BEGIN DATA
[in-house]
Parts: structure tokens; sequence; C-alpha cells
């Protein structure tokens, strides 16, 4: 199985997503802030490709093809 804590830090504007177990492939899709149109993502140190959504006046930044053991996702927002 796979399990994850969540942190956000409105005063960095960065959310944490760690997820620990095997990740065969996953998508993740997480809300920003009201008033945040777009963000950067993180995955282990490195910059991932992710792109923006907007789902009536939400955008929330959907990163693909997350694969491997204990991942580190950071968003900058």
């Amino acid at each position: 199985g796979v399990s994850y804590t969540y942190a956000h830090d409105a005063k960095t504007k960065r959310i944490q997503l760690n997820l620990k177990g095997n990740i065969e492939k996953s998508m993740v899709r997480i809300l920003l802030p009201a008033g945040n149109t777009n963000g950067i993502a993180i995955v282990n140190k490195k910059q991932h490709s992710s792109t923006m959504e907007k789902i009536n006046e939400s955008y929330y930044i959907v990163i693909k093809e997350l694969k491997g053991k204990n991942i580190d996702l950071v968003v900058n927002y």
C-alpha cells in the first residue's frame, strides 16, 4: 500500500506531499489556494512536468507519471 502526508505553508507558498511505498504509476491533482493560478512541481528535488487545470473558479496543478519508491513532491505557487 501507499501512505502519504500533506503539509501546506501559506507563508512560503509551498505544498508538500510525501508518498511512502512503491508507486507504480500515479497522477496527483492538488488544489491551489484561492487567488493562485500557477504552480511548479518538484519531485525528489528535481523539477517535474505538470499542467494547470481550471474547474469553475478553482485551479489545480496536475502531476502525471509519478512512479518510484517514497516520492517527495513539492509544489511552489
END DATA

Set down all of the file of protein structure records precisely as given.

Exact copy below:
[in-house]
Parts: structure tokens; sequence; C-alpha cells
């Protein structure tokens, strides 16, 4: 199985997503802030490709093809 804590830090504007177990492939899709149109993502140190959504006046930044053991996702927002 796979399990994850969540942190956000409105005063960095960065959310944490760690997820620990095997990740065969996953998508993740997480809300920003009201008033945040777009963000950067993180995955282990490195910059991932992710792109923006907007789902009536939400955008929330959907990163693909997350694969491997204990991942580190950071968003900058």
């Amino acid at each position: 199985g796979v399990s994850y804590t969540y942190a956000h830090d409105a005063k960095t504007k960065r959310i944490q997503l760690n997820l620990k177990g095997n990740i065969e492939k996953s998508m993740v899709r997480i809300l920003l802030p009201a008033g945040n149109t777009n963000g950067i993502a993180i995955v282990n140190k490195k910059q991932h490709s992710s792109t923006m959504e907007k789902i009536n006046e939400s955008y929330y930044i959907v990163i693909k093809e997350l694969k491997g053991k204990n991942i580190d996702l950071v968003v900058n927002y």
C-alpha cells in the first residue's frame, strides 16, 4: 500500500506531499489556494512536468507519471 502526508505553508507558498511505498504509476491533482493560478512541481528535488487545470473558479496543478519508491513532491505557487 501507499501512505502519504500533506503539509501546506501559506507563508512560503509551498505544498508538500510525501508518498511512502512503491508507486507504480500515479497522477496527483492538488488544489491551489484561492487567488493562485500557477504552480511548479518538484519531485525528489528535481523539477517535474505538470499542467494547470481550471474547474469553475478553482485551479489545480496536475502531476502525471509519478512512479518510484517514497516520492517527495513539492509544489511552489